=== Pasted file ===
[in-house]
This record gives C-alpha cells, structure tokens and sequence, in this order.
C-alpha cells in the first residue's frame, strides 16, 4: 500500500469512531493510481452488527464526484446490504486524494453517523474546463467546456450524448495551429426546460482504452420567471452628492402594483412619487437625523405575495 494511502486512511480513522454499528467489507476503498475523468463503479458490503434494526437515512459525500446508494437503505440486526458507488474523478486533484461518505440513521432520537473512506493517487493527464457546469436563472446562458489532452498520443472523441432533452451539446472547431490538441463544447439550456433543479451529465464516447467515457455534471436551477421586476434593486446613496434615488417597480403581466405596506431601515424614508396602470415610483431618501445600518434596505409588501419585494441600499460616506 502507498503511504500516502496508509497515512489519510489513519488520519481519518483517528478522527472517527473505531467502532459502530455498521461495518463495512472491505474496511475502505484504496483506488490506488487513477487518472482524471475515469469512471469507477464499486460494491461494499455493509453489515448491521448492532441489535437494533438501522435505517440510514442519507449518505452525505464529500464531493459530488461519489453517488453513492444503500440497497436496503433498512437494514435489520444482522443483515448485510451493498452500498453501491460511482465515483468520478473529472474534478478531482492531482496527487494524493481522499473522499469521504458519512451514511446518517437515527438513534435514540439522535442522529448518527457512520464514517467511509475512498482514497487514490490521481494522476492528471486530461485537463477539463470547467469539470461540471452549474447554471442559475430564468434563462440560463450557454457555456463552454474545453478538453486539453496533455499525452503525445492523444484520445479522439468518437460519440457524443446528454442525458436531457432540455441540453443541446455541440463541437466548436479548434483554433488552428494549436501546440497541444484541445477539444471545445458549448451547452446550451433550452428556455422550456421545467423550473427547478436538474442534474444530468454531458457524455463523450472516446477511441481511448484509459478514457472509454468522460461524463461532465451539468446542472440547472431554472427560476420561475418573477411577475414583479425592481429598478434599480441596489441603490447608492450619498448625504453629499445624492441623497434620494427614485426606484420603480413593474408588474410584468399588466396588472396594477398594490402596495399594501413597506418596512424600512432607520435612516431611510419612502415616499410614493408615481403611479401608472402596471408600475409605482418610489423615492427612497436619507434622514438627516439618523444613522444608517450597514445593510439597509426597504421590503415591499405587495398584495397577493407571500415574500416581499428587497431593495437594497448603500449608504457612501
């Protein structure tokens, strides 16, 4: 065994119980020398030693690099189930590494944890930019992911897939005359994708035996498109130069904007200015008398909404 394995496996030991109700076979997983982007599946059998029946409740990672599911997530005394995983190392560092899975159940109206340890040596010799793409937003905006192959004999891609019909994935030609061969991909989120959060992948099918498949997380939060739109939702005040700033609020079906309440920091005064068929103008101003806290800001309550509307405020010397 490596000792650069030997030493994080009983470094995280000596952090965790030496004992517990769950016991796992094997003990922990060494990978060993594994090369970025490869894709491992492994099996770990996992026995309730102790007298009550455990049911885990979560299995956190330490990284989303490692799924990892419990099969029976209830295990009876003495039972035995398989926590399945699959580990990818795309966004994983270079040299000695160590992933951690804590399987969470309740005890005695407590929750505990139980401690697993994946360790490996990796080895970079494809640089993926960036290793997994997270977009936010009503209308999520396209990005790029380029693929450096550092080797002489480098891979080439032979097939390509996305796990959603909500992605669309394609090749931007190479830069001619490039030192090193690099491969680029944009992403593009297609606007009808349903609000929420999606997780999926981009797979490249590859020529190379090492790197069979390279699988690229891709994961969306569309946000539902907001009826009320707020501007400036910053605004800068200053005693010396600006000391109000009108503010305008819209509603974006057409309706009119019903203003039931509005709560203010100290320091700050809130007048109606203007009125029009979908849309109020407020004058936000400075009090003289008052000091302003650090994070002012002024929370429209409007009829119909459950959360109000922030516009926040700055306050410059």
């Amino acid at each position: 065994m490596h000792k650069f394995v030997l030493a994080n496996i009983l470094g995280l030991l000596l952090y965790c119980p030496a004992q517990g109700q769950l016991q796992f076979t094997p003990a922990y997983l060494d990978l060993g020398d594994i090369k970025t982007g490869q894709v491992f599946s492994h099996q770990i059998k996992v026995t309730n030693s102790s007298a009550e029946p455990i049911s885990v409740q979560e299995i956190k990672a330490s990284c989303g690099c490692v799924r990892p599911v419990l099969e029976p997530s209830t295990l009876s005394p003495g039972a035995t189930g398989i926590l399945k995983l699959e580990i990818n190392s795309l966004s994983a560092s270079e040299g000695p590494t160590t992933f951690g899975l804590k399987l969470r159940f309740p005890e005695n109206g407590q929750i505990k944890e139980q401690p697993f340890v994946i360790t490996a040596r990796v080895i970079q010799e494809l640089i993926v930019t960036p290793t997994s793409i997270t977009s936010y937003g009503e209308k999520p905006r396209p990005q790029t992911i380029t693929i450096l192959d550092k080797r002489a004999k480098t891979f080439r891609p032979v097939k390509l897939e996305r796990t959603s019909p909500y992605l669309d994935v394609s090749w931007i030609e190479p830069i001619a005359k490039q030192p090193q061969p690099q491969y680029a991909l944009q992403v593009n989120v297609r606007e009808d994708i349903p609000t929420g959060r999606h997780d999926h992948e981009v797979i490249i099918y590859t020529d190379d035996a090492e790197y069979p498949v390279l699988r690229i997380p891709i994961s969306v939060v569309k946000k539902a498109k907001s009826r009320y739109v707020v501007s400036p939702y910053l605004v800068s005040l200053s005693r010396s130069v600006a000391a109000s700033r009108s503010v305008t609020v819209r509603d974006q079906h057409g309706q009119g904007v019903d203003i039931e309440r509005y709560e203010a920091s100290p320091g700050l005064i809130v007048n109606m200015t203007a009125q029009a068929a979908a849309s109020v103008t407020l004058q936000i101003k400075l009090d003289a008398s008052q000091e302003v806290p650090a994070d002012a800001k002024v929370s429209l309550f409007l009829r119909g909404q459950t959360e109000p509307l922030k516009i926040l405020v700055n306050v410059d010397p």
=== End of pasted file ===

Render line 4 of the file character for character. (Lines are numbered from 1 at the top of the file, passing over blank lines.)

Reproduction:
């Protein structure tokens, strides 16, 4: 065994119980020398030693690099189930590494944890930019992911897939005359994708035996498109130069904007200015008398909404 394995496996030991109700076979997983982007599946059998029946409740990672599911997530005394995983190392560092899975159940109206340890040596010799793409937003905006192959004999891609019909994935030609061969991909989120959060992948099918498949997380939060739109939702005040700033609020079906309440920091005064068929103008101003806290800001309550509307405020010397 490596000792650069030997030493994080009983470094995280000596952090965790030496004992517990769950016991796992094997003990922990060494990978060993594994090369970025490869894709491992492994099996770990996992026995309730102790007298009550455990049911885990979560299995956190330490990284989303490692799924990892419990099969029976209830295990009876003495039972035995398989926590399945699959580990990818795309966004994983270079040299000695160590992933951690804590399987969470309740005890005695407590929750505990139980401690697993994946360790490996990796080895970079494809640089993926960036290793997994997270977009936010009503209308999520396209990005790029380029693929450096550092080797002489480098891979080439032979097939390509996305796990959603909500992605669309394609090749931007190479830069001619490039030192090193690099491969680029944009992403593009297609606007009808349903609000929420999606997780999926981009797979490249590859020529190379090492790197069979390279699988690229891709994961969306569309946000539902907001009826009320707020501007400036910053605004800068200053005693010396600006000391109000009108503010305008819209509603974006057409309706009119019903203003039931509005709560203010100290320091700050809130007048109606203007009125029009979908849309109020407020004058936000400075009090003289008052000091302003650090994070002012002024929370429209409007009829119909459950959360109000922030516009926040700055306050410059």